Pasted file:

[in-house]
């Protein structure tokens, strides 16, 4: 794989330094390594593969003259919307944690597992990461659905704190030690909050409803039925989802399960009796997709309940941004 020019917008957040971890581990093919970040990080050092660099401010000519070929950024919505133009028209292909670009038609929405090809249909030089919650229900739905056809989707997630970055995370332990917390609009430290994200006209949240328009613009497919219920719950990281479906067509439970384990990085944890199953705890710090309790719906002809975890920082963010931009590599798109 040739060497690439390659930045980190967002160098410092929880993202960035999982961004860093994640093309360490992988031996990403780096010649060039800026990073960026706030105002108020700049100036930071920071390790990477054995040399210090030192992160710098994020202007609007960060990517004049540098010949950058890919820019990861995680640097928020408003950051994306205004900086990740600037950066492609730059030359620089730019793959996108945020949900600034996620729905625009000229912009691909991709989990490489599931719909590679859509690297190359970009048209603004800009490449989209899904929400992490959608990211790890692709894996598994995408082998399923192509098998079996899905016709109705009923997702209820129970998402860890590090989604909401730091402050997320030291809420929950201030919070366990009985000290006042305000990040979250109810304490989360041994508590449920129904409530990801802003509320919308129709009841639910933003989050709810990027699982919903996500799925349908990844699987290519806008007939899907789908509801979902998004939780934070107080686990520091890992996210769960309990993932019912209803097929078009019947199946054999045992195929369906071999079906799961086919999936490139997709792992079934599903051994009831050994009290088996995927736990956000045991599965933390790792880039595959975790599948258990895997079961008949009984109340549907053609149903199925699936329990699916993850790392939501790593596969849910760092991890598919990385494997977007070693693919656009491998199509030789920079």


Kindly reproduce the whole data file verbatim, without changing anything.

[in-house]
């Protein structure tokens, strides 16, 4: 794989330094390594593969003259919307944690597992990461659905704190030690909050409803039925989802399960009796997709309940941004 020019917008957040971890581990093919970040990080050092660099401010000519070929950024919505133009028209292909670009038609929405090809249909030089919650229900739905056809989707997630970055995370332990917390609009430290994200006209949240328009613009497919219920719950990281479906067509439970384990990085944890199953705890710090309790719906002809975890920082963010931009590599798109 040739060497690439390659930045980190967002160098410092929880993202960035999982961004860093994640093309360490992988031996990403780096010649060039800026990073960026706030105002108020700049100036930071920071390790990477054995040399210090030192992160710098994020202007609007960060990517004049540098010949950058890919820019990861995680640097928020408003950051994306205004900086990740600037950066492609730059030359620089730019793959996108945020949900600034996620729905625009000229912009691909991709989990490489599931719909590679859509690297190359970009048209603004800009490449989209899904929400992490959608990211790890692709894996598994995408082998399923192509098998079996899905016709109705009923997702209820129970998402860890590090989604909401730091402050997320030291809420929950201030919070366990009985000290006042305000990040979250109810304490989360041994508590449920129904409530990801802003509320919308129709009841639910933003989050709810990027699982919903996500799925349908990844699987290519806008007939899907789908509801979902998004939780934070107080686990520091890992996210769960309990993932019912209803097929078009019947199946054999045992195929369906071999079906799961086919999936490139997709792992079934599903051994009831050994009290088996995927736990956000045991599965933390790792880039595959975790599948258990895997079961008949009984109340549907053609149903199925699936329990699916993850790392939501790593596969849910760092991890598919990385494997977007070693693919656009491998199509030789920079």